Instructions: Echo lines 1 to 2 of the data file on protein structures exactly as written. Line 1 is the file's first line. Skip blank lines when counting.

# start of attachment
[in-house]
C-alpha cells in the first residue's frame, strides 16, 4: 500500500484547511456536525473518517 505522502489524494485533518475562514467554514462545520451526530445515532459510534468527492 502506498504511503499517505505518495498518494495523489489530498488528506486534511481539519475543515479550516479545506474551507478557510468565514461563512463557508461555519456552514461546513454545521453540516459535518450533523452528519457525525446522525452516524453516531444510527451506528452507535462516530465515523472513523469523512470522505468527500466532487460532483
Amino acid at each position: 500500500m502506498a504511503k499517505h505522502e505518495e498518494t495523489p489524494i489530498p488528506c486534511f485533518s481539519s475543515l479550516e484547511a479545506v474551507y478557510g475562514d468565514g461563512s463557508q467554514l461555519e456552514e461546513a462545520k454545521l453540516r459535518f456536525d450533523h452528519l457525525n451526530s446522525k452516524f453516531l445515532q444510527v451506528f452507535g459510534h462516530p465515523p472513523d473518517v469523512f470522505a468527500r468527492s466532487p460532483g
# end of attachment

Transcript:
[in-house]
C-alpha cells in the first residue's frame, strides 16, 4: 500500500484547511456536525473518517 505522502489524494485533518475562514467554514462545520451526530445515532459510534468527492 502506498504511503499517505505518495498518494495523489489530498488528506486534511481539519475543515479550516479545506474551507478557510468565514461563512463557508461555519456552514461546513454545521453540516459535518450533523452528519457525525446522525452516524453516531444510527451506528452507535462516530465515523472513523469523512470522505468527500466532487460532483